“This collection of essays from around the world reminds us how much the recent Arab Spring owes to the ability of ordinary people to express publicly their views and demands for change. An expression of dissent that started in Tunisia rippled across the region carried by a wave of voices of so many people who are demanding their democratic rights.” — Richard J. Goldstone, appointed by President Nelson Mandela as a judge on the Constitutional Court of South Africa, 1996-2003; first chief prosecutor for the UN International Criminal Tribunals for the former Yugoslavia and Rwanda, 1994-1996.
“This collection of very personal essays by media law experts reminds us that the spirit of free speech is alive and kicking the world over. Unfortunately, so is the urge of those in power to stifle dissident. But the experience of these authors show that the right kind of legal intervention really can help curb censorship and enable a free media. Chronicling examples from Japan to Bosnia to Qatar, and recalling successes as well as failures (as much is learnt from the latter as the former), this book inspires. As Darian Pavli, author of the foreword and himself provider as well as erstwhile recipient of pro bono legal advice, says, international legal experts were once defined as 'those who come from afar'. But the experiences collected here show that so long as they come armed with experience, a solid legal analysis and are sensitive to local context, their contribution will go very far. And along the way, the 'experts' themselves are invariably reminded why they became lawyers themselves. A rewarding read.” — Peter Noorlander, Chief Executive, Media Legal Defence Initiative, London; prominent international media and human rights lawyer.
“One of our nation's most treasured creations is its First Amendment protections of freedom of expression. It is also one of our most meaningful exports. In this enlightening and uplifting publication, senior American lawyers describe their dedicated and sensitive efforts in participating, throughout the world, in pro-freedom international media reform. One need not be senior, a lawyer, or an American to honor their extraordinary contributions or to be fascinated by their well-told experiences.” — Floyd Abrams, pre-eminent First Amendment lawyer, handled major press freedom cases in the U.S. Supreme Court; author of Speaking Freely: Trials of the First Amendment.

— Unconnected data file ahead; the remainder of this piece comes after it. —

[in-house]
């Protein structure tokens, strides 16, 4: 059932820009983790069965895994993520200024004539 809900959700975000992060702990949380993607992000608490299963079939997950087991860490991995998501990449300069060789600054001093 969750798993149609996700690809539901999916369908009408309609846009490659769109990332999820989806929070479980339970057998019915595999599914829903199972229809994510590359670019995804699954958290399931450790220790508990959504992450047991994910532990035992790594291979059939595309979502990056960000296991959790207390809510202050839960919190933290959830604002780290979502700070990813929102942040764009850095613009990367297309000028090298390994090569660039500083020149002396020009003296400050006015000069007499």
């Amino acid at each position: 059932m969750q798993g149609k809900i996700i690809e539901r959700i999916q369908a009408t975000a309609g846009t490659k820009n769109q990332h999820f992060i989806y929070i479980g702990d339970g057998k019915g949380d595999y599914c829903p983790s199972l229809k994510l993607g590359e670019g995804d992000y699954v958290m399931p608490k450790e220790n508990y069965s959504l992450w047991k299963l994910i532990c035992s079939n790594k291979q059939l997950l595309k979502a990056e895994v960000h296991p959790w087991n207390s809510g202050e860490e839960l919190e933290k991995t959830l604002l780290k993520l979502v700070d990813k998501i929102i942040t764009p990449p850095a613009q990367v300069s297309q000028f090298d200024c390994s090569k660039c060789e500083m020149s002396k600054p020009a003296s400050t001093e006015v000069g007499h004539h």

“Exporting the Matrix is more than a primer on how to effectively advocate for broader free expression rights in other countries. Collectively, the essays also serve as an important reflection on the successes and failures of a generation of individuals who have dedicated much of their lives to working on an incredibly complex problem. That is, the book should certainly inform the types of programs—and the contours of their policy goals—that international organizations support in the future as they seek to provide journalists around the globe with greater press freedoms. In this regard, although the essayists were looking back on their efforts, the collection outlines a path forward on how future campaigns might be more effective and ultimately enhance press freedoms abroad ... Exporting the Matrix is not just for those interested in working abroad to expand press freedoms. The captivating stories and the insights gleaned from the reflections of these free speech pioneers serve as a meaningful reminder of the hard work, deft lawyering, and careful drafting that went into establishing the broad and, in many ways, unparalleled press freedoms that U.S. journalists enjoy." — Communications Lawyer